Yesterday, new guidance has been provided to clinicians by NHS England for the prescription of medicinal cannabis but access to the drug remains highly restricted
The regulatory change comes following the Government’s decision to reschedule the drug following the high profile cases of two severely epileptic boys, Alfie Dingley and Billy Caldwell.
This guidance has been widely misconstrued by a number of media outlets claiming the widespread use of medicinal cannabis whereas, in reality, the guidance means medicinal cannabis will be available to very few patients.
What does the new guidance mean?
Due to the limited evidence base, the Government are only allowing prescription of cannabis products to be administered by those clinicians listed on the Specialist Register of the General Medical Council (GCM) and to patients where there is a clinical need which cannot be met by a licensed medicine and all other treatment options have been exhausted.
This is to ensure rigorous and auditable safeguards around prescription of these products is maintained as well as adhering to existing protocols on controlled drugs.
The specialist doctor should only make the decision to prescribe within their own area of practice and training and be agreed by a patient’s multidisciplinary team.
Currently, these products are only likely to be prescribed for children with rare and severe forms of epilepsy, adults with chemotherapy-induced nausea and vomiting, adults with spasticity caused by multiple sclerosis (MS) and for conditions where other treatments are not suitable, available or haven’t helped.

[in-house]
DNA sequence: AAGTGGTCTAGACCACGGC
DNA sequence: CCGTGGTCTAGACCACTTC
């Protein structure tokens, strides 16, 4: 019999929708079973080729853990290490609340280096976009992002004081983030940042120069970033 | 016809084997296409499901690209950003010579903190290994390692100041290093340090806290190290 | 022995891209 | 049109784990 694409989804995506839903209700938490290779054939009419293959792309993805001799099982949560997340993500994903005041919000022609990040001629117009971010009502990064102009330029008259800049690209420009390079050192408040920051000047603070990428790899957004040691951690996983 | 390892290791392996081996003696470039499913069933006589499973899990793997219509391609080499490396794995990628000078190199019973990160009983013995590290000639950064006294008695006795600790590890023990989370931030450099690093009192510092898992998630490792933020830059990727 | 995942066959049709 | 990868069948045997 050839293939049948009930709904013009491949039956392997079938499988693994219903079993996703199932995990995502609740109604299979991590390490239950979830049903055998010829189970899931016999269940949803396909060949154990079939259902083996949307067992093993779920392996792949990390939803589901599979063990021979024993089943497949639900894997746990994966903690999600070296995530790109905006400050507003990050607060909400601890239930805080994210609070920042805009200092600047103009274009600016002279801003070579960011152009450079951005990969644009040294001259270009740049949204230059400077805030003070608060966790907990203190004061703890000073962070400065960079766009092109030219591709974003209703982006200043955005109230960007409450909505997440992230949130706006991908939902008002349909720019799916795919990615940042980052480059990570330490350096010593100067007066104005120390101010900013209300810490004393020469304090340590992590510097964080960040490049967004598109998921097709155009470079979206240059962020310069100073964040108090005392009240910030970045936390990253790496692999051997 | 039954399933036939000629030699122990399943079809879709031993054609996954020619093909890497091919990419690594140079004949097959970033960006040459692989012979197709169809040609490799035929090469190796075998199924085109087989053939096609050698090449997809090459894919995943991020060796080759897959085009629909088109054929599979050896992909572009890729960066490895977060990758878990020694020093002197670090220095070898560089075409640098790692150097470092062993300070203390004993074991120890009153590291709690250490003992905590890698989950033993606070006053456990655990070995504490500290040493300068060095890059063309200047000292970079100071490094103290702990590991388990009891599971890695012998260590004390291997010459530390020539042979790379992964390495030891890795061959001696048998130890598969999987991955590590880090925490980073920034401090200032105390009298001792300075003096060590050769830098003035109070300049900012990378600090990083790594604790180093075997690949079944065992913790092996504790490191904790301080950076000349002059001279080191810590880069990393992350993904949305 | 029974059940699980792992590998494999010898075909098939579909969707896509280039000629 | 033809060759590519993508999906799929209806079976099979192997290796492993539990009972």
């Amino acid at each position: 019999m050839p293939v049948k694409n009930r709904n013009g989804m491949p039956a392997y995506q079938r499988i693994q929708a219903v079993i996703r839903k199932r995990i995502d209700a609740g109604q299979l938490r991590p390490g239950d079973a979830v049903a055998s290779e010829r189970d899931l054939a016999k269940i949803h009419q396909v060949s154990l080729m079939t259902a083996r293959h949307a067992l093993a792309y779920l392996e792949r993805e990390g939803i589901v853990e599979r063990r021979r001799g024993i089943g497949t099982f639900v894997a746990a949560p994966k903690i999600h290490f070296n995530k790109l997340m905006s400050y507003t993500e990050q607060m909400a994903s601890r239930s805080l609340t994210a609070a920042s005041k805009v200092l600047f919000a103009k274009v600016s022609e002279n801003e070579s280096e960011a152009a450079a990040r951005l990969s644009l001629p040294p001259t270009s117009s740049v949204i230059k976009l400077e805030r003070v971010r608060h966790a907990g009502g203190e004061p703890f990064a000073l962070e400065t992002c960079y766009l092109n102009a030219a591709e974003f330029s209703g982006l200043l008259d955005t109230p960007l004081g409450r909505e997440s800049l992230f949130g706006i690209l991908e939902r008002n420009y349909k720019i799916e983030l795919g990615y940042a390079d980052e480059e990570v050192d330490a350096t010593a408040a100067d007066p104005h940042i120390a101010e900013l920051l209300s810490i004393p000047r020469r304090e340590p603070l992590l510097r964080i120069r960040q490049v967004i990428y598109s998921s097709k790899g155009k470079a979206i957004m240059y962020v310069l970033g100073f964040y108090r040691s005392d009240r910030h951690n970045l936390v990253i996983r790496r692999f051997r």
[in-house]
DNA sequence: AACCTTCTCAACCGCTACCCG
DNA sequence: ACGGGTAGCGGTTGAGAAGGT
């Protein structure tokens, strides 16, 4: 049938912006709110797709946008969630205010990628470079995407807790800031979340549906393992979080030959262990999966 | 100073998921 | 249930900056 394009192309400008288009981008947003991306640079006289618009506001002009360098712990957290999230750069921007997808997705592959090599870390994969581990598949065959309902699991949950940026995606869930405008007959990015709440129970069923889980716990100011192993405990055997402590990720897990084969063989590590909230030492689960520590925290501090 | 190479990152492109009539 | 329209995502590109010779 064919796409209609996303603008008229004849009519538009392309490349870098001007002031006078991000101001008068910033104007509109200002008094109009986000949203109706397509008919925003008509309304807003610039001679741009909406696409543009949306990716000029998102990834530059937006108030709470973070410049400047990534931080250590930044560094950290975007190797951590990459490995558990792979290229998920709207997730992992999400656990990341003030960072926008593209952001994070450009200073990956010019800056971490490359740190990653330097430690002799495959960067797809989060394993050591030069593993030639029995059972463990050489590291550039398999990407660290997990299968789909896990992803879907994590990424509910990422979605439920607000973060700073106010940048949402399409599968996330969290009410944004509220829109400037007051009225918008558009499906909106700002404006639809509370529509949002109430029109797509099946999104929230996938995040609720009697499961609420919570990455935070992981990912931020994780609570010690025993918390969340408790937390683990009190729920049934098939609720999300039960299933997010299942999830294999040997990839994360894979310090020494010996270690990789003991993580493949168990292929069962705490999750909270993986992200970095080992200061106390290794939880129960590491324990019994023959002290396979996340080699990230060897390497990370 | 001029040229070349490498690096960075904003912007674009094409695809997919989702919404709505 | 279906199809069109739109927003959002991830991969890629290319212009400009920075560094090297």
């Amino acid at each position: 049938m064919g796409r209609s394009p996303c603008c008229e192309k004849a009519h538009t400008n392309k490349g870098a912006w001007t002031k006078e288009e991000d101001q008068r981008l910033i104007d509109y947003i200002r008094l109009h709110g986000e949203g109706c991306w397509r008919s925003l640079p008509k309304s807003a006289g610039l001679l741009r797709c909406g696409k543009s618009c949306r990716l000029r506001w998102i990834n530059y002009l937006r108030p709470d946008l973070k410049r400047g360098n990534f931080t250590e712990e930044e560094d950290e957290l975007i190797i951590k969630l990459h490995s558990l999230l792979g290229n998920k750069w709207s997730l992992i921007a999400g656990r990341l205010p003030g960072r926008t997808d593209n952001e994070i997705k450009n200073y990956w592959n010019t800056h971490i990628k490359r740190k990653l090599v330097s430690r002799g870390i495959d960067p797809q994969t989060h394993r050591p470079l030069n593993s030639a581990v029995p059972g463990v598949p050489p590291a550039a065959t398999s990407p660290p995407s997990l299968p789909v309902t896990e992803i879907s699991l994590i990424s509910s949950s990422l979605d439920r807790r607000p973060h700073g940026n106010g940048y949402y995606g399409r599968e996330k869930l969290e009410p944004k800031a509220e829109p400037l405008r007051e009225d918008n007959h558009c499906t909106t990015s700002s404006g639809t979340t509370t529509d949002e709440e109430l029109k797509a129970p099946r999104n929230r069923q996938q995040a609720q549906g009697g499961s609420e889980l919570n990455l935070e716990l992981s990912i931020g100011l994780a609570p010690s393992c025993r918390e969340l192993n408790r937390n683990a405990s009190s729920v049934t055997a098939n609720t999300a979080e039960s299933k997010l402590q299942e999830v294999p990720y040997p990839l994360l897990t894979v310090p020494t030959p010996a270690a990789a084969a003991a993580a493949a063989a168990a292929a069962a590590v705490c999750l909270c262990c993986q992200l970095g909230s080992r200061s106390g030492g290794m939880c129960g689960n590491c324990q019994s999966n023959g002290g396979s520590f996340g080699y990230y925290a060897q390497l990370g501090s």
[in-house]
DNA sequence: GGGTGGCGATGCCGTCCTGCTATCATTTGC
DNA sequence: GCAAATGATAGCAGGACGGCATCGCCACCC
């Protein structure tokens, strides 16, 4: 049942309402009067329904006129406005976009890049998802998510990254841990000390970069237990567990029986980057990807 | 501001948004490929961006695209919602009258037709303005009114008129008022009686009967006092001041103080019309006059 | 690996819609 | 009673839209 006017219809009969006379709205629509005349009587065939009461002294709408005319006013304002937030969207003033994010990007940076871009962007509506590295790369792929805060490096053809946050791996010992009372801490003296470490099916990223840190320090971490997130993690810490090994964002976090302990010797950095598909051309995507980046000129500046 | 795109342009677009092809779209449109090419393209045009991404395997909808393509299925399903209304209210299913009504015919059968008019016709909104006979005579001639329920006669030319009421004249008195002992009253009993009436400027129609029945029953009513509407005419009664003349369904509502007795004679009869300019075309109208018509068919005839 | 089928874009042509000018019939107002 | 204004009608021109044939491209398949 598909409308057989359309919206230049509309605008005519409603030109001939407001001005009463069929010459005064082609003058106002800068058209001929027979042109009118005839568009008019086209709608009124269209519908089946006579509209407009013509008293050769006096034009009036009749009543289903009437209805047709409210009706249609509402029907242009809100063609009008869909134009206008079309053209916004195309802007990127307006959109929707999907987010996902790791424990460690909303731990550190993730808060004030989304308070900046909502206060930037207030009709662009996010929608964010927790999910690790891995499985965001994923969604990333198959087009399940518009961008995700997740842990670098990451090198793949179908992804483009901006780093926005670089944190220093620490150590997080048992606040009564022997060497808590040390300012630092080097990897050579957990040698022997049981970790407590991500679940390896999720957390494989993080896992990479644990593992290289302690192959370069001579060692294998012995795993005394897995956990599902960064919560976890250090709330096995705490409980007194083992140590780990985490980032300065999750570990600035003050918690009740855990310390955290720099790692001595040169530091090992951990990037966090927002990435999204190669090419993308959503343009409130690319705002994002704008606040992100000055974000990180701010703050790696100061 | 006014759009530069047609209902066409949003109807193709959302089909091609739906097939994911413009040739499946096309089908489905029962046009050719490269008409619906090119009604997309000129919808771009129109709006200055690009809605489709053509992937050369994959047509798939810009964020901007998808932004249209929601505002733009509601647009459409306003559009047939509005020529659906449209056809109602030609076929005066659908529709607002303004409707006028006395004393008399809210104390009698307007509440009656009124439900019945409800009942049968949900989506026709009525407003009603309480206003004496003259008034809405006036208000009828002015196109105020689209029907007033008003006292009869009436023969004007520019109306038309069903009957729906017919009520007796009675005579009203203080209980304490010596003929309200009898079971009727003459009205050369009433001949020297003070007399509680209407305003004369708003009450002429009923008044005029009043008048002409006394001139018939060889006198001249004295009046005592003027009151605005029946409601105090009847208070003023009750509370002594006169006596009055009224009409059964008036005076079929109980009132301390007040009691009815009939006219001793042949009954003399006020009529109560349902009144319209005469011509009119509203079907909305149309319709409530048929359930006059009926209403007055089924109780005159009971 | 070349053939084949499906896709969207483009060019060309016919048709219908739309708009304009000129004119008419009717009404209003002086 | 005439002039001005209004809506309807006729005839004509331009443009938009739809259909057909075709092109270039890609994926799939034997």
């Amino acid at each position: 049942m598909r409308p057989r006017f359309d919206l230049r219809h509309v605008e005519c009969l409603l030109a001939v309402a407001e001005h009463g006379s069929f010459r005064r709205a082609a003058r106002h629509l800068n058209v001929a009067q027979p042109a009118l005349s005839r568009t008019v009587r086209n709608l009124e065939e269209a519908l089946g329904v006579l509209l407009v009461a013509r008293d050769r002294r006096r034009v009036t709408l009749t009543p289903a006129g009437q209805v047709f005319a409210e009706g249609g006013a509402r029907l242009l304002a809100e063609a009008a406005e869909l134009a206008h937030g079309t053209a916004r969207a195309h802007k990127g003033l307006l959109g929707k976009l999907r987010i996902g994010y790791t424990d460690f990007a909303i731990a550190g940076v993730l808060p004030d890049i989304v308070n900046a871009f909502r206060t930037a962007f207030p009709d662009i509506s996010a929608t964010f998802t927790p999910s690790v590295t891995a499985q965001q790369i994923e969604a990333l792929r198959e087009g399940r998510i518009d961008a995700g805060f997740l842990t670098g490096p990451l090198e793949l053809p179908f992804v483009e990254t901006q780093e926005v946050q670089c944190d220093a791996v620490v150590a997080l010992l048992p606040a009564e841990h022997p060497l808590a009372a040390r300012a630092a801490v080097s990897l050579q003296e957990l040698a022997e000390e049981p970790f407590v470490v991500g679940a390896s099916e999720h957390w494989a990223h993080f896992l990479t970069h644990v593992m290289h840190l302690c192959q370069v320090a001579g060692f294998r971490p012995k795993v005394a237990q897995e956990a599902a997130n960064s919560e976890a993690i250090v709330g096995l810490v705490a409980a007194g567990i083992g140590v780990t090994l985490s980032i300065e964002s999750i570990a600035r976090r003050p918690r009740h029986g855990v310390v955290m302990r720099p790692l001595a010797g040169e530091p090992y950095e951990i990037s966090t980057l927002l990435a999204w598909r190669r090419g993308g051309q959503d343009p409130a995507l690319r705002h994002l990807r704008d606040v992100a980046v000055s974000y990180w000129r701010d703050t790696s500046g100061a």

Highly restrictive guidance
NHS England announced very few patients will actually be eligible for a prescription and we’re calling on the Government to urgently review the interim guidance for the prescription of cannabis-based medicinal products.
We also believe doctors are being actively discouraged from prescribing medicinal cannabis as guidance will standardise doctors to prescribe these products only when established treatment options have been exhausted as opposed to considering the best interests of the patient as the primary priority.
The scoping exercise and The Chief Medical Officer for England Review’s findings, as well as those from patients, health professionals and charities, do not appear to have been adequately considered in the formulation of this guidance.
Following the Government’s announcement and NHS England guidelines, the National Institute for Health and Care Excellence (NICE) has been asked by the Department of Health and Social Care to produce a clinical guideline on the prescription of cannabis-based medicinal products which is not expected to be published until October 2019.
We will be feeding into this consultation outlining the highly restrictive measures of this interim guidance for patients wishing to access medicinal cannabis.
Whilst we welcome the regulatory change by the Government in legalising medicinal cannabis, we believe the guidance they are proposing is not in the best interests of patients for whom cannabis may help with their condition.
We will be speaking directly to clinicians and our community to identify how this new guidance will affect patients with a brain tumour, particularly for those suffering from chemotherapy-induced nausea and vomiting.